Five days, thirty young scientists, seven senior scientists, fine food, ample wine, and wide-ranging conversations. In the last week of May, 2014 the ISSC and the International Council for Science hosted the second ‘young scientists networking conference’ at Villa Vigoni, Italy.

The main goal was to use a week of discussions around the broad theme of ecosystems and human wellbeing in the green economy to catalyse a network of young scientists from diverse disciplines and locations. As we return to the reality of data analysis, writing and project management, we have been pondering what it takes to harness five days of intellectual energy and three-course meals into a lasting network.

Discussions at #futureeconomy coalesced around two themes: the future of the planet and the future of research. Concern for the future of the planet brought us all together. We believe in the need for transformational change in social, political, and economic systems to build genuine connections between human wellbeing and biodiversity conservation. While we approach these topics through different lenses we share a commitment to using our research to make the world a better place.

Despite a fairly traditional format, this was NOT a traditional conference. We had economists, chemists, ecologists, anthropologists and many more in the same room, hearing the same talks, having the same conversations. Rather than a discipline or academic society, we focused around a common set of problems that transcended geography and disciplinary boundaries. We explored the relationships between our research and the contribution each made to understanding and facilitating transformational change.

Transformational change requires transdisciplinary research. Diverse perspectives create a more holistic picture of both complex problems and their interconnected solutions. Thus discussion inevitably turns to the future of research: the challenges and opportunities of trans- and interdisciplinary research, knowledge co-production, and of balancing scientific rigor with real world relevance.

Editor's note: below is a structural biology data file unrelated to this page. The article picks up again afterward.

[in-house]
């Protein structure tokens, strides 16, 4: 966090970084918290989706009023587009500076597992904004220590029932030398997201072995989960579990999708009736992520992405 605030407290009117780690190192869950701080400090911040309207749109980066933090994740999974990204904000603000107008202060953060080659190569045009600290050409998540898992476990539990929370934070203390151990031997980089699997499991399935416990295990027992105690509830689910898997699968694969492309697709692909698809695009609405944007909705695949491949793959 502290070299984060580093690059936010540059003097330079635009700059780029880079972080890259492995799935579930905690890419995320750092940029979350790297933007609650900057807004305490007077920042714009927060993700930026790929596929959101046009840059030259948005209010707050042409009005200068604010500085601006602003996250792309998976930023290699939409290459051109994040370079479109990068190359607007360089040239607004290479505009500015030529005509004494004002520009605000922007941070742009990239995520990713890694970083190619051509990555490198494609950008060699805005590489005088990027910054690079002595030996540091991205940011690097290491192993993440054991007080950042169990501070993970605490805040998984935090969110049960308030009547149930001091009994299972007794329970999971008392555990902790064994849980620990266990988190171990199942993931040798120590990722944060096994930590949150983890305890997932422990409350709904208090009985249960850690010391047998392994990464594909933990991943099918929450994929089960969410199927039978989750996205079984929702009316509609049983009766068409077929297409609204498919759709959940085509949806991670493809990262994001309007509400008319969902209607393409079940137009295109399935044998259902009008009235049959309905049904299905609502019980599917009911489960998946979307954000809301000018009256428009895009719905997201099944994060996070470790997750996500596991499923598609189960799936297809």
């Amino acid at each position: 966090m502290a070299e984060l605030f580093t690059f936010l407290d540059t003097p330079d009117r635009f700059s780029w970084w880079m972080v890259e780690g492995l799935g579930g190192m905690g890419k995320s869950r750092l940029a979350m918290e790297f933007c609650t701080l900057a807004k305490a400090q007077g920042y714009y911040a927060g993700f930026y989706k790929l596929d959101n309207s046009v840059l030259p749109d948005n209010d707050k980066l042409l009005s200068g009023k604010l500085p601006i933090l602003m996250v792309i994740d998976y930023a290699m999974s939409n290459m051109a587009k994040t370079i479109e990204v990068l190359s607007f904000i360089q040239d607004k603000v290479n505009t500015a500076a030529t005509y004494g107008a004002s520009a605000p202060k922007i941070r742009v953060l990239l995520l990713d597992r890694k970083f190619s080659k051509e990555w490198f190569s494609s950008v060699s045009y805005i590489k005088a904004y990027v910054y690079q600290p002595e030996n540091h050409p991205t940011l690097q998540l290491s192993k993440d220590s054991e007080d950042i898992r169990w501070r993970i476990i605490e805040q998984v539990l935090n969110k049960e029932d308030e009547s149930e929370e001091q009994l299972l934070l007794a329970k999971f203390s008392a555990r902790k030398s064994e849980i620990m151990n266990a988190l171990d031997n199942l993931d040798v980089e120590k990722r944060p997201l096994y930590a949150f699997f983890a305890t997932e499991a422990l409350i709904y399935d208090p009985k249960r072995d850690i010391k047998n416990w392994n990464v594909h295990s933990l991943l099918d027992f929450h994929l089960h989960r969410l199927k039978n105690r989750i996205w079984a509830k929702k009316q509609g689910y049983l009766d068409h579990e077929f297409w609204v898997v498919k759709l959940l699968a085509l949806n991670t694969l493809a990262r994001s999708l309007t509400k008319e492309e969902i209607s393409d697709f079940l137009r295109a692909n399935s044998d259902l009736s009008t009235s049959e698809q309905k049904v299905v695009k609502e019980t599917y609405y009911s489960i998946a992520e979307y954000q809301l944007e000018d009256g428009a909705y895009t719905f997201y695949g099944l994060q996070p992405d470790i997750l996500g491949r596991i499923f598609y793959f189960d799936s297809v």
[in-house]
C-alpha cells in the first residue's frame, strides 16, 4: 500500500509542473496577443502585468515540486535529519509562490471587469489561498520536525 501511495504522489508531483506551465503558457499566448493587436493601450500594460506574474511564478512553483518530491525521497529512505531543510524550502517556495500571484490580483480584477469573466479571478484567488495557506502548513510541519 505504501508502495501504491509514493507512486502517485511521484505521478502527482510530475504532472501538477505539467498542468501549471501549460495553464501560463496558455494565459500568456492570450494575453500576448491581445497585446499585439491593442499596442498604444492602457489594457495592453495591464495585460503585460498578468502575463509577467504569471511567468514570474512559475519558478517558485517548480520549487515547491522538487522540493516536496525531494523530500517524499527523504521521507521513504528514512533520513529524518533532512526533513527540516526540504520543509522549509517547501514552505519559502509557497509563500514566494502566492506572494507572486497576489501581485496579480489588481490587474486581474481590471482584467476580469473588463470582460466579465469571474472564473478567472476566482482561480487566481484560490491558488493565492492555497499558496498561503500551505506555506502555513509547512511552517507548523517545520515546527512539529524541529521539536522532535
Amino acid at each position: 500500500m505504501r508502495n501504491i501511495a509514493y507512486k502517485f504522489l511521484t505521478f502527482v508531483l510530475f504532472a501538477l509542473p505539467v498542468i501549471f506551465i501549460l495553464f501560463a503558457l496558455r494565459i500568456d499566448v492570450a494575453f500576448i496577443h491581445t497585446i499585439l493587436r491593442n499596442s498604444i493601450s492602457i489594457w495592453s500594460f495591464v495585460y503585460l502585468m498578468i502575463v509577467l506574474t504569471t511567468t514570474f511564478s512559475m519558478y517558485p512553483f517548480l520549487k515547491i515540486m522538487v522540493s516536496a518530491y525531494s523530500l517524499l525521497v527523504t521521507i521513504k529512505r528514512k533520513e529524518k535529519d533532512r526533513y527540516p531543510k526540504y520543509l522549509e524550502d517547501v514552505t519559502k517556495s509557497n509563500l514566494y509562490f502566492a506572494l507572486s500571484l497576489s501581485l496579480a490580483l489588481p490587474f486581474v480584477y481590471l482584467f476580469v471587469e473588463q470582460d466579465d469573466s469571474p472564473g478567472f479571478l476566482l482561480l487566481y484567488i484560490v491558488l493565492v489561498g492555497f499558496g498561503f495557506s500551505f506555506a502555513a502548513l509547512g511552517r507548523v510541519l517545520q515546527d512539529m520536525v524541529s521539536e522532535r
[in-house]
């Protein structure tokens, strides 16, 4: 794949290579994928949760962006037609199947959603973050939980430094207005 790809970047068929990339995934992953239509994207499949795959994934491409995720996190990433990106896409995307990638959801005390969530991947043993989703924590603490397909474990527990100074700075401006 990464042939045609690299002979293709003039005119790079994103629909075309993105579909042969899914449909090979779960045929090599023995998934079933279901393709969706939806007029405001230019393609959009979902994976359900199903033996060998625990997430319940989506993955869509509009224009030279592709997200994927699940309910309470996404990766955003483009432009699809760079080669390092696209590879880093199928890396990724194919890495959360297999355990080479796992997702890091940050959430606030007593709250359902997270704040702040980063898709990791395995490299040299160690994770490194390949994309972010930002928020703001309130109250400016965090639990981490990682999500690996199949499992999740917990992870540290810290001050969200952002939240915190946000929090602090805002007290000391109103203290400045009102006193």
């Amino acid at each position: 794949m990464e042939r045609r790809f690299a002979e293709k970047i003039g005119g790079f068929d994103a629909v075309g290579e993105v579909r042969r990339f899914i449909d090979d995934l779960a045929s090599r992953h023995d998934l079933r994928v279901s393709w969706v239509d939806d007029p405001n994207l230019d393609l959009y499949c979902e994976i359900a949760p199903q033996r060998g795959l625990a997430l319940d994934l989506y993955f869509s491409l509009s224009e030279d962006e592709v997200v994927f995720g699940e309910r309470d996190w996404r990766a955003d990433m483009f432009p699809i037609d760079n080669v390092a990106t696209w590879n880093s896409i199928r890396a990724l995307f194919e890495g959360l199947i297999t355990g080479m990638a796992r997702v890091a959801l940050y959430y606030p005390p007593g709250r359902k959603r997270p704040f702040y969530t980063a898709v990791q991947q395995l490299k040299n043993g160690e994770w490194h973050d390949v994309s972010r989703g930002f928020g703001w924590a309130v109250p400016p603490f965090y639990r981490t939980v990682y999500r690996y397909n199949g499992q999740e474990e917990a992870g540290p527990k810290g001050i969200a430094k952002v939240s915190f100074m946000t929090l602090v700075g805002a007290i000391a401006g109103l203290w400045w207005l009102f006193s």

The 30 young scientists at #futureeconomy are among the leaders in a new generation of science that prioritizes integrated research and real world impact. Talk of interdisciplinary environmental research is now decades old, yet our generation is the first to walk the walk – and that walk is a tough one. During this conference, we were able to learn from each other how to walk a little more confidently. Working together to visualize pathways to navigate interdisciplinary research careers was the true value of this conference.

Interdisciplinarity is a skill – like any skill, it takes practice

Our network has great potential, but the odds are stacked against us. We are separated by disciplines and geography, working in insecure academic positions on other peoples’ projects. Few of us have a funding base we can draw on to support new research collaborations or travel to meetings and conferences. Without job security it is hard to envisage a long term research agenda being spurred by #futureeconomy because we don’t know if the work could continue in our next port of employment. Participation in networks fit poorly within traditional metrics of success – numbers of publications, citations, and grants. Given the pressures we face as young scientists, it can be hard to justify the time it takes to keep something like this alive.

Hard, but not impossible

Networks of young scientists are exciting to be part of. They provide a venue to learn about novel research, opportunities, places, and challenges, and provide a space for cross-fertilization of ideas. They stimulate research collaborations that may (we hope) contribute to transformational change. Social media platforms, web 2.0 and Skype can sustain a virtual network with only small inputs of time and energy. Networks allow us to cross scales to identify local solutions to global problems and global solutions to local problems. Comparative analysis across research topics, methods, and geographies provides a more holistic understanding of the challenges and opportunities presented by the anthropocene. Many of us already transgress disciplinary boundaries, it isn’t that much of a step to use technology to help us transgress geographic boundaries.

So what comes next?

Eight research proposals were developed at Villa Vigoni, but when (if?) we complete those projects we’ll need something else. Networks need to have a purpose and they need to find ways to stay connected and meet in person to keep the energy alive. By staying connected we will be able to track each others’ career paths and share our experiences navigating a changing research landscape as we work to understand our changing planet. Perhaps in the future we could grow our network in new directions. We talked a lot about knowledge co-production and including ‘decision-makers’ in our research. Yet those policy-makers, practitioners, NGOs, and communities were missing from this meeting. Perhaps the next step for the network – or regional or thematic nodes within the network – is to find funding to support a week of science-policy dialogue for emerging young leaders across research, policy, and practice.

Now that would be exciting

This post was co-authored by Carina Wyborn and Leah Samberg, and was originally posted on Pacific Exchange.

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